Commitment to Your Plan
You must become totally committed to how and where the shot you’re about to take will come together – both in practice, and on game day.
But you’ve got to be committed to doing it like you planned, as opposed to committed to saying you’re going to do it one way, and then throwing the plan out the window and trying to get the lead right and break the target at the end.
You must train an immediate post-shot routine to instantly replay what just occurred. If it was successful, it can be repeated, and if not, it can be corrected. But you are prohibited to pull the trigger if the speed is not matched.
Here before you have been creating hits, and have been fascinated in the breaking of the targets. Now the quality of your misses must ascend to higher and higher levels. And this begins in practice. Even if you miss, your misses have to become much higher quality. Even if you miss, you better damn well match the speed. If you’ve matched the speed and you miss, you’ve got a one-shot correction.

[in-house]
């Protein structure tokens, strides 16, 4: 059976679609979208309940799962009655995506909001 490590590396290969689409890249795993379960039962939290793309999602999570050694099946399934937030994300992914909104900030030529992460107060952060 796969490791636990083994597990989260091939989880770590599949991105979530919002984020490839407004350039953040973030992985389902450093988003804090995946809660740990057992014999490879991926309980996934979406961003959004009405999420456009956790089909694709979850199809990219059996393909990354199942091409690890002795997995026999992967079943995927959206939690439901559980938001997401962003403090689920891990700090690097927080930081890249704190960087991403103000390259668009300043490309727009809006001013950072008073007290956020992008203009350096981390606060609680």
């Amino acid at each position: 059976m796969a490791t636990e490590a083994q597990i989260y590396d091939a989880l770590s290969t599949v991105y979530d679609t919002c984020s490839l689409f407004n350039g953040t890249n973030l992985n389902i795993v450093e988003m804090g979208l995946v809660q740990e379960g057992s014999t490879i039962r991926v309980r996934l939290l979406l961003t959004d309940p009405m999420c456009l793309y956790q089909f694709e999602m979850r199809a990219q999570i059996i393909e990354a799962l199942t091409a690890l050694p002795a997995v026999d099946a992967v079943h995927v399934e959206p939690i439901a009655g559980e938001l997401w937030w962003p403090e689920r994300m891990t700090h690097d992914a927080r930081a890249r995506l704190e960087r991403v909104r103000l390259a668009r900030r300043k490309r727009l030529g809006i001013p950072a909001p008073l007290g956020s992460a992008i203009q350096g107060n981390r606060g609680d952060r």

The problem is in your approach to practice.
You have not been nearly as deliberate or specific with your plan on exactly how you’re going to commit to the next shot, how you want it to come together and where you want it to come together.
That’s the long and the short of the difference in the way your practice has been. Your practice has been three, four times a week, maybe a flat each time. But there’s a difference in shooting a flat and going out and shooting 150 targets committed to the shot or the detailed preload.